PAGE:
What is a Leiomyosarcoma?
Leiomyosarcoma is a type of soft tissue sarcoma, which usually develops in blood vessels, muscle, and fat. Leiomyosarcoma is one of the common types of soft tissue sarcoma. Among superficial soft tissue neoplasms, sarcomas constitute less than 1% and, among them, leiomyosarcomas represent between 3 and 6.5%, according to different experts, which means that they are rare or infrequent tumors.
These neoplasms are derived from the muscular fibers of the hair erector muscle, from the muscle fibers located around the sweat glands or from the muscle fibers of the vascular tissue located at the junction between the dermis and the hypodermis. They tend to have a greater incidence in the average age of life, between 50 and 65 years of age, without prevalence by a particular gender.
From a clinical point of view, in the majority of cases the most frequent symptom is the presence of a painful nodular lesion that can be single or multiple. In the case of primary forms of leiomyosarcoma, the lesion is characteristically solitary or single, while the existence of multiple nodules must make consider the probability that it is a metastatic form or secondary to an internal leiomyosarcoma, a rare form, likewise, of manifesting itself as an internal neoplasia, and that in these cases almost 70% are located in the retroperitoneal and/or mesenteric zone. Thus, in some cases, and in a generic way, cutaneous metastases, even within the rarity, may constitute the first symptom or manifestation of the existence of a silent internal neoplasm.
These lesions are usually located in the lower limbs (50-70%), upper limbs (20-30%), and between these locations, they usually do so on the surfaces of extension and the proximal region of the limb, trunk (10-15%) and head (1-5%).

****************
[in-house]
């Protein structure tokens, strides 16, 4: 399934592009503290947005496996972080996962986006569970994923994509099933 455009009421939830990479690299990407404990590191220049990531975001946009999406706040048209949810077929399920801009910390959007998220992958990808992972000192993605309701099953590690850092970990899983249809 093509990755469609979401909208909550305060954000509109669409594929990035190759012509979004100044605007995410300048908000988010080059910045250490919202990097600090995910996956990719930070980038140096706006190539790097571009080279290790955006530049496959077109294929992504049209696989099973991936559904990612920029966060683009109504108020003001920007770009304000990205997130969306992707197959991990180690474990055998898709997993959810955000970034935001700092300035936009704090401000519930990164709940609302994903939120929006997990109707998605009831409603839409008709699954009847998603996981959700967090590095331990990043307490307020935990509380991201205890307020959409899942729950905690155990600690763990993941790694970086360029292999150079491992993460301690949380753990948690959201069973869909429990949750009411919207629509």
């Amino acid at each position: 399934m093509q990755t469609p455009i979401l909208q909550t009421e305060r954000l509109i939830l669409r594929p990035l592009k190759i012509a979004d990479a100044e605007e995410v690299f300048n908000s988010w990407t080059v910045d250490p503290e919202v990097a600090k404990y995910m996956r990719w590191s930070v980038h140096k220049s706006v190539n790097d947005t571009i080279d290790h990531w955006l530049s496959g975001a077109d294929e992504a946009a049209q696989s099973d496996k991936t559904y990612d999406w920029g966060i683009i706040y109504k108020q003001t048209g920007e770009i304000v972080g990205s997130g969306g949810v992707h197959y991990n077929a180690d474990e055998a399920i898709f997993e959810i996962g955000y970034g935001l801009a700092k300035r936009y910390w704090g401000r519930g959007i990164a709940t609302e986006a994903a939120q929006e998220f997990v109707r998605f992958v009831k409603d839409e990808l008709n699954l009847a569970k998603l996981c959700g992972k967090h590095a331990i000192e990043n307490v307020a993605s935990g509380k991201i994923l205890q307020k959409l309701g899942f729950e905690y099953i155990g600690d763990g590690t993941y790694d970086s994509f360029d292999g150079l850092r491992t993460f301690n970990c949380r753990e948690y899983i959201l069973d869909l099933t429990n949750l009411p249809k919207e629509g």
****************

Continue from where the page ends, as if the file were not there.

The diagnosis by the clinical examination of this type of lesion is exceptional, although there are differences in the clinical exploration between the cutaneous and subcutaneous nodules, being in almost all cases histopathological and immunohistochemical.
Clinically, cutaneous leiomyosarcomas usually present as nodules adhered to the skin in some cases ulcerated and with changes in coloration ranging from reddish, brown or even grayish-black, for example, and with slow growth. The subcutaneous leiomyosarcomas do not adhere, they are mobile and the skin is intact and without changes in color. The most frequent symptom of these tumors is pain (85 to 95% of cases), with less frequent symptoms such as pruritus (itching), burning or bleeding from the lesion. The differential diagnosis of leiomyosarcomas includes all those processes or conditions that manifest as soft tissue tumors and, as it is easy to assume, it basically goes through confirmation by histopathological study and includes, for example, fibrosarcomas, malignant histiocytomas, rhabdomyosarcomas, atypical or malignant fibroxanthomas, dermatofibromas, schwannomas, melanomas, neurofibromas, synovial sarcomas or cutaneous metastases, among others.
The division of the leiomyosarcomas, with histopathological criteria, in dermal or cutaneous and hypodermic or subcutaneous, is interesting from the prognostic-evolutionary point of view for the patient. Thus, in the case of cutaneous leiomyosarcomas, the local recurrence rate is 10 to 30% and that of metastasis is non-existent for some authors. The subcutaneous ones present a recurrence rate of 50 to 70% and metastasis between 30 and 40% of cases. Thus, primary cutaneous leiomyosarcoma, in contrast to the subcutaneous leiomyosarcoma, is a relatively benign disease, in relation to the vital prognosis and tumor recurrence with adequate treatment for these forms.
The diagnosis, given the aforementioned clinical characteristics, is based above all on the histopathological and immunohistochemical study.
The treatment is fundamentally surgical, performing an excision with safety margins, which according to most authors should be about 3 to 5 cm, given that it is a tumor with a poor response to radiotherapy and/or chemotherapy. Finally, it should be noted the importance of periodic clinical follow-up of these patients, given the rate of recurrence and the incidence of metastasis, as well as the prognostic importance of early detection of them.
The elapsed time between the diagnosis of the primary tumor and the development of skin lesions varies between 3 and 16 months. Cutaneous leiomyosarcomas are very exceptional. They can be primary or metastatic. The primary can be dermal; they have a very good prognosis, or hypodermic, of poor prognosis. The metastatic leiomyosarcomas to the skin are infrequent.